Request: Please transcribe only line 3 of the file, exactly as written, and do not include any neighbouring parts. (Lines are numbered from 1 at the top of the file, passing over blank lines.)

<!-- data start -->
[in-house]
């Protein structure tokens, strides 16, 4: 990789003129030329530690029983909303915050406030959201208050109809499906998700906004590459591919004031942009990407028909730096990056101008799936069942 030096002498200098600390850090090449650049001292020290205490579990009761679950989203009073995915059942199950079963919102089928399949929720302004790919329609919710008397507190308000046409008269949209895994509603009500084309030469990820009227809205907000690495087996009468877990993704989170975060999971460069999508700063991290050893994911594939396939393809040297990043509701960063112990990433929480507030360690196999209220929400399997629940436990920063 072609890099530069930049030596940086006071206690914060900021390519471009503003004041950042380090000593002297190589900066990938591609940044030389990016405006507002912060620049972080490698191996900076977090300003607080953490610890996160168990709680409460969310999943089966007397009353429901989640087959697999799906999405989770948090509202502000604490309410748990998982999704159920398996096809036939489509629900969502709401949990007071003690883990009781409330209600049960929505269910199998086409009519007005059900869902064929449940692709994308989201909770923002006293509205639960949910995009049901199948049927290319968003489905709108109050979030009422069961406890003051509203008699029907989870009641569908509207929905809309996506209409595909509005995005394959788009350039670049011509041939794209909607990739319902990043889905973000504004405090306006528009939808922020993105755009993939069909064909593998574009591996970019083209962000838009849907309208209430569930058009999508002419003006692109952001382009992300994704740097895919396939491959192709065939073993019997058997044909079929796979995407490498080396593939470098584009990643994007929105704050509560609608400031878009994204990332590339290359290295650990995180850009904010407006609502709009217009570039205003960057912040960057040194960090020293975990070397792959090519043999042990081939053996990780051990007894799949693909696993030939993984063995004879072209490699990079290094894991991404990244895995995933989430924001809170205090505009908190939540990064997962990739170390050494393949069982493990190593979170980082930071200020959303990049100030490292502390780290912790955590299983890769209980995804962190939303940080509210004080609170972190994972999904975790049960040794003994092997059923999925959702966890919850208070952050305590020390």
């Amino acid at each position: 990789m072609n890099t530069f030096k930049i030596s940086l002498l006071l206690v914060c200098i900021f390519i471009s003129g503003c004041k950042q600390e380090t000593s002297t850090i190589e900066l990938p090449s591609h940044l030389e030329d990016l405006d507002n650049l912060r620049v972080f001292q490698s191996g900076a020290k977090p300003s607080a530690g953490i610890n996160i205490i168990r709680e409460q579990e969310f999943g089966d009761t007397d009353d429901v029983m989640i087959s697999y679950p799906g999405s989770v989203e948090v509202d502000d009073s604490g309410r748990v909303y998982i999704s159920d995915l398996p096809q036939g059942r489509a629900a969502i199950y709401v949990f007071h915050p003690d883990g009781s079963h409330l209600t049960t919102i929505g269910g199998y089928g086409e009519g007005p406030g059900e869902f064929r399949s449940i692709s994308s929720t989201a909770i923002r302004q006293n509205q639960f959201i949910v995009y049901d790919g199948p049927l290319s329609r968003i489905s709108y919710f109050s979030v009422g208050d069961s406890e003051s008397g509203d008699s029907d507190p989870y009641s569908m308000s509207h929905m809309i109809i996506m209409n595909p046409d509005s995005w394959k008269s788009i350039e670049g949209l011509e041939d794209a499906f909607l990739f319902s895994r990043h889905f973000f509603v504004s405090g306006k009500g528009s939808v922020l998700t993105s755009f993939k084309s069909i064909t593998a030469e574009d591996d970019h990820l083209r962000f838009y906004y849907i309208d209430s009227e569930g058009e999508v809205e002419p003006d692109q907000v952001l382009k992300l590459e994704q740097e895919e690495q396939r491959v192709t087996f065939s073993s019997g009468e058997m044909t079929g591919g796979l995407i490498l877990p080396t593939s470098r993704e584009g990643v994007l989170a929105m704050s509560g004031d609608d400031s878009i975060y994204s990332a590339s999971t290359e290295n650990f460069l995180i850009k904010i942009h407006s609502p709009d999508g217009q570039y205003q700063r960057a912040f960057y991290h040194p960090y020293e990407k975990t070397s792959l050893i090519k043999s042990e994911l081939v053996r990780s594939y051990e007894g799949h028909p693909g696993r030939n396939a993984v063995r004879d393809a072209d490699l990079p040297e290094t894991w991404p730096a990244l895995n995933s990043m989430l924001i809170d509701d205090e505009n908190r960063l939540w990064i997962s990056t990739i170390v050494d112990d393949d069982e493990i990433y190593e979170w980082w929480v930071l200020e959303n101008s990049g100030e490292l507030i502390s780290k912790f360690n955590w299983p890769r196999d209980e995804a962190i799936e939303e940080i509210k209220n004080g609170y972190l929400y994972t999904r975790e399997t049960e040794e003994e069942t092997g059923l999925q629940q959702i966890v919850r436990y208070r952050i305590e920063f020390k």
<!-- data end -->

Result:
């Amino acid at each position: 990789m072609n890099t530069f030096k930049i030596s940086l002498l006071l206690v914060c200098i900021f390519i471009s003129g503003c004041k950042q600390e380090t000593s002297t850090i190589e900066l990938p090449s591609h940044l030389e030329d990016l405006d507002n650049l912060r620049v972080f001292q490698s191996g900076a020290k977090p300003s607080a530690g953490i610890n996160i205490i168990r709680e409460q579990e969310f999943g089966d009761t007397d009353d429901v029983m989640i087959s697999y679950p799906g999405s989770v989203e948090v509202d502000d009073s604490g309410r748990v909303y998982i999704s159920d995915l398996p096809q036939g059942r489509a629900a969502i199950y709401v949990f007071h915050p003690d883990g009781s079963h409330l209600t049960t919102i929505g269910g199998y089928g086409e009519g007005p406030g059900e869902f064929r399949s449940i692709s994308s929720t989201a909770i923002r302004q006293n509205q639960f959201i949910v995009y049901d790919g199948p049927l290319s329609r968003i489905s709108y919710f109050s979030v009422g208050d069961s406890e003051s008397g509203d008699s029907d507190p989870y009641s569908m308000s509207h929905m809309i109809i996506m209409n595909p046409d509005s995005w394959k008269s788009i350039e670049g949209l011509e041939d794209a499906f909607l990739f319902s895994r990043h889905f973000f509603v504004s405090g306006k009500g528009s939808v922020l998700t993105s755009f993939k084309s069909i064909t593998a030469e574009d591996d970019h990820l083209r962000f838009y906004y849907i309208d209430s009227e569930g058009e999508v809205e002419p003006d692109q907000v952001l382009k992300l590459e994704q740097e895919e690495q396939r491959v192709t087996f065939s073993s019997g009468e058997m044909t079929g591919g796979l995407i490498l877990p080396t593939s470098r993704e584009g990643v994007l989170a929105m704050s509560g004031d609608d400031s878009i975060y994204s990332a590339s999971t290359e290295n650990f460069l995180i850009k904010i942009h407006s609502p709009d999508g217009q570039y205003q700063r960057a912040f960057y991290h040194p960090y020293e990407k975990t070397s792959l050893i090519k043999s042990e994911l081939v053996r990780s594939y051990e007894g799949h028909p693909g696993r030939n396939a993984v063995r004879d393809a072209d490699l990079p040297e290094t894991w991404p730096a990244l895995n995933s990043m989430l924001i809170d509701d205090e505009n908190r960063l939540w990064i997962s990056t990739i170390v050494d112990d393949d069982e493990i990433y190593e979170w980082w929480v930071l200020e959303n101008s990049g100030e490292l507030i502390s780290k912790f360690n955590w299983p890769r196999d209980e995804a962190i799936e939303e940080i509210k209220n004080g609170y972190l929400y994972t999904r975790e399997t049960e040794e003994e069942t092997g059923l999925q629940q959702i966890v919850r436990y208070r952050i305590e920063f020390k």